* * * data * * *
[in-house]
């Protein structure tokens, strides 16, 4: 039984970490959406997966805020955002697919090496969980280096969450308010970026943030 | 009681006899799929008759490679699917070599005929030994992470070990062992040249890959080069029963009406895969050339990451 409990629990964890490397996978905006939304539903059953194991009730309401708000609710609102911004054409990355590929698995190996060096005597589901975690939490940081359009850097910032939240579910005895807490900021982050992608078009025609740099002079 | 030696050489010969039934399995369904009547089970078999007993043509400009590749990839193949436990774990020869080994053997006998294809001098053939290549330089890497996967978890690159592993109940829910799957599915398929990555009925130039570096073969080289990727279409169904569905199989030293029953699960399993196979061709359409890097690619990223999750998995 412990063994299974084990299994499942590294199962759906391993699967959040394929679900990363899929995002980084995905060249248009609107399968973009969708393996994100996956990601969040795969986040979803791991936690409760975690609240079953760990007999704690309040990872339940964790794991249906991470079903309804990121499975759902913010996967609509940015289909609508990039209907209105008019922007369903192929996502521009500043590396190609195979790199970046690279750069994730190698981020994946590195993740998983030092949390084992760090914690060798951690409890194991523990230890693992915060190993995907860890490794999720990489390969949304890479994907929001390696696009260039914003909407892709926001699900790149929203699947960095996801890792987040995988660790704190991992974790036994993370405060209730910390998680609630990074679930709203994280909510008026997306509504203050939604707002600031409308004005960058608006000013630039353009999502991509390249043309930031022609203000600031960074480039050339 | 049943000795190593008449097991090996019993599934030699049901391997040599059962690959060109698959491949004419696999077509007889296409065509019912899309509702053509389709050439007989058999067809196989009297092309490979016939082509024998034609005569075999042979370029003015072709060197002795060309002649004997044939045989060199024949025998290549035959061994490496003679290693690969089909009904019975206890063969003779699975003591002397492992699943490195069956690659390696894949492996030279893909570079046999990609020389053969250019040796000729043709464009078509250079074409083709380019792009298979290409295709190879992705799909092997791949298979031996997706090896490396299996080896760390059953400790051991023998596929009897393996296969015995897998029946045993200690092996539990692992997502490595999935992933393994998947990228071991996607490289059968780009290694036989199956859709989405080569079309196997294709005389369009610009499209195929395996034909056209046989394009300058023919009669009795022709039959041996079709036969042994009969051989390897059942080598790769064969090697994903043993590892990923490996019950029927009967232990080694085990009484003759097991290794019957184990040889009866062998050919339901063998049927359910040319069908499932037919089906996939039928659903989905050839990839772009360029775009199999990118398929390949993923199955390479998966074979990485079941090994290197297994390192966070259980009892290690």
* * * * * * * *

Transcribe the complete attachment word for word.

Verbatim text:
[in-house]
């Protein structure tokens, strides 16, 4: 039984970490959406997966805020955002697919090496969980280096969450308010970026943030 | 009681006899799929008759490679699917070599005929030994992470070990062992040249890959080069029963009406895969050339990451 409990629990964890490397996978905006939304539903059953194991009730309401708000609710609102911004054409990355590929698995190996060096005597589901975690939490940081359009850097910032939240579910005895807490900021982050992608078009025609740099002079 | 030696050489010969039934399995369904009547089970078999007993043509400009590749990839193949436990774990020869080994053997006998294809001098053939290549330089890497996967978890690159592993109940829910799957599915398929990555009925130039570096073969080289990727279409169904569905199989030293029953699960399993196979061709359409890097690619990223999750998995 412990063994299974084990299994499942590294199962759906391993699967959040394929679900990363899929995002980084995905060249248009609107399968973009969708393996994100996956990601969040795969986040979803791991936690409760975690609240079953760990007999704690309040990872339940964790794991249906991470079903309804990121499975759902913010996967609509940015289909609508990039209907209105008019922007369903192929996502521009500043590396190609195979790199970046690279750069994730190698981020994946590195993740998983030092949390084992760090914690060798951690409890194991523990230890693992915060190993995907860890490794999720990489390969949304890479994907929001390696696009260039914003909407892709926001699900790149929203699947960095996801890792987040995988660790704190991992974790036994993370405060209730910390998680609630990074679930709203994280909510008026997306509504203050939604707002600031409308004005960058608006000013630039353009999502991509390249043309930031022609203000600031960074480039050339 | 049943000795190593008449097991090996019993599934030699049901391997040599059962690959060109698959491949004419696999077509007889296409065509019912899309509702053509389709050439007989058999067809196989009297092309490979016939082509024998034609005569075999042979370029003015072709060197002795060309002649004997044939045989060199024949025998290549035959061994490496003679290693690969089909009904019975206890063969003779699975003591002397492992699943490195069956690659390696894949492996030279893909570079046999990609020389053969250019040796000729043709464009078509250079074409083709380019792009298979290409295709190879992705799909092997791949298979031996997706090896490396299996080896760390059953400790051991023998596929009897393996296969015995897998029946045993200690092996539990692992997502490595999935992933393994998947990228071991996607490289059968780009290694036989199956859709989405080569079309196997294709005389369009610009499209195929395996034909056209046989394009300058023919009669009795022709039959041996079709036969042994009969051989390897059942080598790769064969090697994903043993590892990923490996019950029927009967232990080694085990009484003759097991290794019957184990040889009866062998050919339901063998049927359910040319069908499932037919089906996939039928659903989905050839990839772009360029775009199999990118398929390949993923199955390479998966074979990485079941090994290197297994390192966070259980009892290690």